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Child Abandonment

The shoe saleswoman at the outlet mall hovered, arms crossed. She did not offer assistance, only stood and stared. My friend and I were trying on sandals: red-leather slides with square toes, impossibly tall cork-heeled platforms, shiny brown thongs. We were taking our time, pulling box after box off the shelves, considering our reflections, luxuriating in the moment.

The saleswoman, we were sure, had pegged us as shoplifters. Actually, we were loitering simply because we could. It had taken months of talk and postponements to finally slip away from our husbands and our babies, and nothing was going to sour our fun. We were sick of the routine, the relentless responsibility that kept us always alert, even during sleep, and of the endless arguments over who was doing more. We wanted to be free, or at least pretend we were, for a little while.

We picked Ojai. Another world, but you could get home in a hurry. We reserved one night at a newish motel, packed books and bubble bath, and made no plans. Under a burning July sun, we kissed our families goodbye.

We drove north on the 101, out past the Valley, up over the Conejo Grade. We stared at the hard, brown hills, and the open fields rimmed with new housing tracts. In each of those homes was a woman who had surrendered herself to the needs of her husband, her children and her job. Trying to do too much and not doing any of it well.

And so we stopped at the mall. Giddy with the ease of shopping without children, we went a little crazy, buying dresses, underwear and sheets. We were even secretly thrilled about the hovering shoe saleswoman and her suspicions. We bought our sandals and headed for the hills.

Our motel room had no tub, and you could hear the highway traffic shushing by. But it had a Mexican-tile floor and a refrigerator full of beer. I took a nap and woke up surprised. It had been a free-to-sleep-deeply, pre-baby slumber. That alone was worth the trip.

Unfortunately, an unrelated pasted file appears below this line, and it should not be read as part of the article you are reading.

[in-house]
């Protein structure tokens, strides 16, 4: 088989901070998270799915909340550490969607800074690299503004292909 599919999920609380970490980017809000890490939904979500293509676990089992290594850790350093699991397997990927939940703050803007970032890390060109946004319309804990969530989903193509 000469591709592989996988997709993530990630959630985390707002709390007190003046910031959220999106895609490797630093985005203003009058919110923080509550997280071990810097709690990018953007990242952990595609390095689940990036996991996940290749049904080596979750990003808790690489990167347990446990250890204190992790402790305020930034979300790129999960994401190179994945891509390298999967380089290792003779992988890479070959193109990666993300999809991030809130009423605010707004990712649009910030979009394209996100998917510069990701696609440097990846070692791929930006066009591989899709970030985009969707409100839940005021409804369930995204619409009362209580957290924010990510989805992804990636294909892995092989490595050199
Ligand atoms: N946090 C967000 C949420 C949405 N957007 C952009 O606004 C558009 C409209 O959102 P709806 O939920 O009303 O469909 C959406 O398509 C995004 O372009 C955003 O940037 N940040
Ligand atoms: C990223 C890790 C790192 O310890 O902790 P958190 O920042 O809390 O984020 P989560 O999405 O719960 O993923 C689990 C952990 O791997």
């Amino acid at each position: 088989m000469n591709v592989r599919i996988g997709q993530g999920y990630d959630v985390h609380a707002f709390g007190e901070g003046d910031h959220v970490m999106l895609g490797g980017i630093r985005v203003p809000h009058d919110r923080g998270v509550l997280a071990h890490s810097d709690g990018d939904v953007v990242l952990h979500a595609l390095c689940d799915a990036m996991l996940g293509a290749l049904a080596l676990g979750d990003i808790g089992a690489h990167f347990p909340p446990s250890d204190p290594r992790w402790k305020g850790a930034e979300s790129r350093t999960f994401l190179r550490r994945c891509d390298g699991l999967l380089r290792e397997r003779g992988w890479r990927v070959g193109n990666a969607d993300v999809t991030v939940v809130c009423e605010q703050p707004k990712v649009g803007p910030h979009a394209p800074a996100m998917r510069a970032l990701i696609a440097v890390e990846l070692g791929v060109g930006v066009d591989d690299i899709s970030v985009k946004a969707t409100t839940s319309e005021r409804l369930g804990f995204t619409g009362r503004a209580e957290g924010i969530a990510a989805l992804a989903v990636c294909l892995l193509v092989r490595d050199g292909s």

We walked through town along streets that had a just-deserted feeling, like a grand ballroom after a big party. At the bandshell in the park, a boy dressed in a chicken suit bounced a basketball onstage for a small audience of parents and young children. An amplified trio of musician-dads provided the soundtrack. I could live here, in this quiet, uncomplicated place. I could have horses and send my kids out for milk and not worry. I could knit sweaters and sell Tupperware and have a big, wild garden.

Of course, I’d be miserable. I‘d lived in Ventura for nearly three years and had been bored out of my mind. I’d come to Ojai then and thought it hot and uninteresting. It still was, as a long-term proposition, though plenty good for a day.

That night we ate quail and lobster on the patio of the most expensive restaurant in town, overlooking roses and herbs and a koi pond with an arched bridge. A couple with an 8-month-old son sat at the table next to ours. His constant, jerky movements reminded me of my girl, just a month older than he. When I‘d visited Ojai before, I’d never seen a single child. Now I saw them everywhere, and at this moment I couldn‘t help but resent it. This boy was like a mirror, reflecting back at me who I was -- a mother -- as opposed to the self I was pretending to be: a glamorous woman of mystery sipping cocktails in the garden.

Back at the motel, slurry with red wine, we considered a swim in the kidney-shaped pool, but it was too cold, so we lolled in the hot tub. Suddenly it was dark and late, and the vacation was half over. We felt the tug, phoned home and fell into restless sleep.

The next morning’s sun brought with it that familiar pressure that comes with knowing we had not done as much as we should. Our books had gone unread, our bubble bath unused. But we were grateful for a moment of lightness and not unhappy to go back. After a quick hike, we searched in vain for a place to get a pedicure and left early. First to get our toes painted and then to see our beautiful babies.